Britain's Prince Charles, who has long supported efforts to keep Romania's rural traditions alive, began a three-day private visit Thursday that is expected to take him to historic villages in Transylvania.He has been interested in rural Romania since the 1980s before the downfall of communist dictator Nicolae Ceausescu, who demolished many hamlets, razed ancient houses and churches and forced farmers to move to apartment buildings in cities.
Charles has visited the country several times and has offered support for the restoration of rural areas in the country's northwest. He himself is restoring houses in the Saxon village of Viscri in Transylvania, a UNESCO world heritage site.Little is known about the prince's itinerary, but television images Thursday showed him meeting with President Traian Basescu.
Romanian government officials told The Associated the prince also met Prime Minister Emil Boc before heading to Transylvania. The officials spoke on condition of anonymity because they were not authorized to disclose details of the visit.According to the Mediafax news agency, Charles and the Romanian government will launch a project to promote organic agriculture, rural tourism and the preservation of village culture.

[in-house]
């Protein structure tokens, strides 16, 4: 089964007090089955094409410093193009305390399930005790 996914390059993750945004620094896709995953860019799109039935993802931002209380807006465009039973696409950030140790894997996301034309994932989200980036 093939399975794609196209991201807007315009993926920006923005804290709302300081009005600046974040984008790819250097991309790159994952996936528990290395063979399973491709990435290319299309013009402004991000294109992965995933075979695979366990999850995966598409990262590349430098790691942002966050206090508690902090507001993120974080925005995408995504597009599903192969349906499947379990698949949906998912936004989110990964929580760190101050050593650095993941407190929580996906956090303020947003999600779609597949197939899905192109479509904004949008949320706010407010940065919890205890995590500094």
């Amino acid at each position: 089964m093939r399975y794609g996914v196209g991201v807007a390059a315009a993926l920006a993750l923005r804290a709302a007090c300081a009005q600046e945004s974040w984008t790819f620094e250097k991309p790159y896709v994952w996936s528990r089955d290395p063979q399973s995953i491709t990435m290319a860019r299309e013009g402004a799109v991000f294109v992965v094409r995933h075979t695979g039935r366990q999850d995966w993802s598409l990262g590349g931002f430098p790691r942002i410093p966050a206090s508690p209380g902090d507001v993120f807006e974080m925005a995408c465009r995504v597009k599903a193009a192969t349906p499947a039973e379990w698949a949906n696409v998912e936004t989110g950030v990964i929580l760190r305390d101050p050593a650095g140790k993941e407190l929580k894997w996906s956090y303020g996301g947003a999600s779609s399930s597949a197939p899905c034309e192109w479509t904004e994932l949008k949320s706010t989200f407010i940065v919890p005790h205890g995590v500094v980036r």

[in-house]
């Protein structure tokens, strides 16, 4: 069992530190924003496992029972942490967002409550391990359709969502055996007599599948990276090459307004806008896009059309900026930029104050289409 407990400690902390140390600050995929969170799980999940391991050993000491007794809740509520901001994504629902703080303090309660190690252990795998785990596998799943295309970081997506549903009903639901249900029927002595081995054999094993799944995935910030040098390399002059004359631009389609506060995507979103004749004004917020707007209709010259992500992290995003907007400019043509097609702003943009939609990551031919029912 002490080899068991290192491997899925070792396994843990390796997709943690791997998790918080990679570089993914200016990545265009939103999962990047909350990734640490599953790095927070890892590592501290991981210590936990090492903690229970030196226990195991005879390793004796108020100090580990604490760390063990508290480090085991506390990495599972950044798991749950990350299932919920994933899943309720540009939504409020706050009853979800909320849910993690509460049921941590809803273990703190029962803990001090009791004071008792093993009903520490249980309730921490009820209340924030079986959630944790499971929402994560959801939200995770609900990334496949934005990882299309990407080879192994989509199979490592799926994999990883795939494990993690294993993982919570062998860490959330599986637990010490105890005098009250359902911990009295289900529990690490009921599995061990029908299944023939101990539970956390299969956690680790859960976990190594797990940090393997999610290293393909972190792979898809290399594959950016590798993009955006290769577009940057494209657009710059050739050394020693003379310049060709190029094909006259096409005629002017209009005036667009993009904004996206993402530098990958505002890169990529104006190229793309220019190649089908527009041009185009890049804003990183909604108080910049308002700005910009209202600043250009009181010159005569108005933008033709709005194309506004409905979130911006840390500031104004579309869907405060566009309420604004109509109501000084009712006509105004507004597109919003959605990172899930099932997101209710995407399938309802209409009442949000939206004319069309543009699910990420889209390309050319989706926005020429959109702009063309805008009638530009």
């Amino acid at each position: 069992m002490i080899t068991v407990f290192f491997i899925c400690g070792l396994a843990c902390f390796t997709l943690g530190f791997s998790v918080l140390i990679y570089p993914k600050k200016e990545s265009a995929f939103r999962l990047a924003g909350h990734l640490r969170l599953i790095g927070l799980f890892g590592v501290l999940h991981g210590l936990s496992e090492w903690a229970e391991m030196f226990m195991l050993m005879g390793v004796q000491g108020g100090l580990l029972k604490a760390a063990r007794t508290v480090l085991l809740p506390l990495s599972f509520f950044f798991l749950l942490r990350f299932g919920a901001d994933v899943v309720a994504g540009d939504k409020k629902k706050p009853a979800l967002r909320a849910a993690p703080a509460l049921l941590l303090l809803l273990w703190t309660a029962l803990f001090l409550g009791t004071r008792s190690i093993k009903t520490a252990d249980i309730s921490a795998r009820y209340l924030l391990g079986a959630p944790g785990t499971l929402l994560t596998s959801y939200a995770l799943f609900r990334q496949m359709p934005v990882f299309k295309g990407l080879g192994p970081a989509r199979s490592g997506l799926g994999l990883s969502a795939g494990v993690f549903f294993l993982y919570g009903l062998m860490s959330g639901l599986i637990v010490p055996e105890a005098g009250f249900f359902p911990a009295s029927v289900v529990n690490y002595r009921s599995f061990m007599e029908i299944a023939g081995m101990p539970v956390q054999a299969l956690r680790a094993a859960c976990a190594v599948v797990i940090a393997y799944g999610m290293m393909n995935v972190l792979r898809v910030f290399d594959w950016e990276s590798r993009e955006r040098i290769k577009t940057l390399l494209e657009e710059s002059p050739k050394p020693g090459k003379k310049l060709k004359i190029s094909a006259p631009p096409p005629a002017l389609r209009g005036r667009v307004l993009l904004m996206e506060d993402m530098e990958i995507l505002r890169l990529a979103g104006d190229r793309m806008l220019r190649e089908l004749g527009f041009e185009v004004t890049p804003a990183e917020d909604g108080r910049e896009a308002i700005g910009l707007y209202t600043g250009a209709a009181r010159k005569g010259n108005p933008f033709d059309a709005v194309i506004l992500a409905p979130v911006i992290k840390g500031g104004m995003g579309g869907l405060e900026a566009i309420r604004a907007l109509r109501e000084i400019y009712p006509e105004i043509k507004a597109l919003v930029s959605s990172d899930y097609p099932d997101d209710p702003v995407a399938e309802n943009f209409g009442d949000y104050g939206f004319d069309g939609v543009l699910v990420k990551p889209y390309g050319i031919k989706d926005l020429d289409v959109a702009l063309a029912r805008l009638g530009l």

The agency, citing unnamed officials, reported the project will be launched in six locations and focus on forestry, agriculture, tourism, environmental issues, energy and education.The prince is one of many foreigners who believe Romania's villages are among the country's most valuable assets _ and a prime example of sustainable development.
Nearly half of Romania's 21 million inhabitants live in the countryside. Village residents live off the land, growing food, knitting clothes and weaving carpets. Instead of tractors, they use horses and carts for transporting hay and other produce.Many young people are moving to urban areas or leaving the country, to work abroad. Rural residents who renovate their homes tend also to use modern materials and are shifting away from traditional styles.